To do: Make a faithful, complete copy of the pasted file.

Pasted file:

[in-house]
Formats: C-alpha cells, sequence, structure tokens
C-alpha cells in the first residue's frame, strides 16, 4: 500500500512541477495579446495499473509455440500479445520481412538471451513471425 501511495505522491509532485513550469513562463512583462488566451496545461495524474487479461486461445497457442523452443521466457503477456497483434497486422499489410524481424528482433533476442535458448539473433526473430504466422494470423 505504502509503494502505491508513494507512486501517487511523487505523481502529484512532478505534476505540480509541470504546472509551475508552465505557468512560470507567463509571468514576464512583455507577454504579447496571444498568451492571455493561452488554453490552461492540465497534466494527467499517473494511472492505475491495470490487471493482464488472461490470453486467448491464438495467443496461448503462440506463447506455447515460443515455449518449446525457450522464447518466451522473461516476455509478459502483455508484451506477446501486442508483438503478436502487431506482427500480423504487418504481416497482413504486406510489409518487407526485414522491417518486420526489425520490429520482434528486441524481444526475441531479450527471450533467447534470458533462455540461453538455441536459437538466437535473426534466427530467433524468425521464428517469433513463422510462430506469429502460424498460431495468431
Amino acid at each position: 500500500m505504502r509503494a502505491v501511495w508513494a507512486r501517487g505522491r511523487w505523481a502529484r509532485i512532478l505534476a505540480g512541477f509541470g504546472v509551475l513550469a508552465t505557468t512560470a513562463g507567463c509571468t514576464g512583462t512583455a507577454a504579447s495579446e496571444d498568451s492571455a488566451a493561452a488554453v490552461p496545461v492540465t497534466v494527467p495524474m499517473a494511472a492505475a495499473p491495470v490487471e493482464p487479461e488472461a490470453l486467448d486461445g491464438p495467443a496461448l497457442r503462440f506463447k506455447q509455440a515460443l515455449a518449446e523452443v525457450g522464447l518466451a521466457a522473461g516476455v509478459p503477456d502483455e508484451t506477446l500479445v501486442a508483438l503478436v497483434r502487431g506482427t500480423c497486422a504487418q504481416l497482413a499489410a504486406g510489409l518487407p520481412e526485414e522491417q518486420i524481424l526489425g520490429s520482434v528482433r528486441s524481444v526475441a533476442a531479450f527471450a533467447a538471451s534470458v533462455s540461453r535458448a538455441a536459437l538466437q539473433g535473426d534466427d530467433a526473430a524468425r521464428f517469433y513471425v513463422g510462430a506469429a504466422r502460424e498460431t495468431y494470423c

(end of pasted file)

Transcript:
[in-house]
Formats: C-alpha cells, sequence, structure tokens
C-alpha cells in the first residue's frame, strides 16, 4: 500500500512541477495579446495499473509455440500479445520481412538471451513471425 501511495505522491509532485513550469513562463512583462488566451496545461495524474487479461486461445497457442523452443521466457503477456497483434497486422499489410524481424528482433533476442535458448539473433526473430504466422494470423 505504502509503494502505491508513494507512486501517487511523487505523481502529484512532478505534476505540480509541470504546472509551475508552465505557468512560470507567463509571468514576464512583455507577454504579447496571444498568451492571455493561452488554453490552461492540465497534466494527467499517473494511472492505475491495470490487471493482464488472461490470453486467448491464438495467443496461448503462440506463447506455447515460443515455449518449446525457450522464447518466451522473461516476455509478459502483455508484451506477446501486442508483438503478436502487431506482427500480423504487418504481416497482413504486406510489409518487407526485414522491417518486420526489425520490429520482434528486441524481444526475441531479450527471450533467447534470458533462455540461453538455441536459437538466437535473426534466427530467433524468425521464428517469433513463422510462430506469429502460424498460431495468431
Amino acid at each position: 500500500m505504502r509503494a502505491v501511495w508513494a507512486r501517487g505522491r511523487w505523481a502529484r509532485i512532478l505534476a505540480g512541477f509541470g504546472v509551475l513550469a508552465t505557468t512560470a513562463g507567463c509571468t514576464g512583462t512583455a507577454a504579447s495579446e496571444d498568451s492571455a488566451a493561452a488554453v490552461p496545461v492540465t497534466v494527467p495524474m499517473a494511472a492505475a495499473p491495470v490487471e493482464p487479461e488472461a490470453l486467448d486461445g491464438p495467443a496461448l497457442r503462440f506463447k506455447q509455440a515460443l515455449a518449446e523452443v525457450g522464447l518466451a521466457a522473461g516476455v509478459p503477456d502483455e508484451t506477446l500479445v501486442a508483438l503478436v497483434r502487431g506482427t500480423c497486422a504487418q504481416l497482413a499489410a504486406g510489409l518487407p520481412e526485414e522491417q518486420i524481424l526489425g520490429s520482434v528482433r528486441s524481444v526475441a533476442a531479450f527471450a533467447a538471451s534470458v533462455s540461453r535458448a538455441a536459437l538466437q539473433g535473426d534466427d530467433a526473430a524468425r521464428f517469433y513471425v513463422g510462430a506469429a504466422r502460424e498460431t495468431y494470423c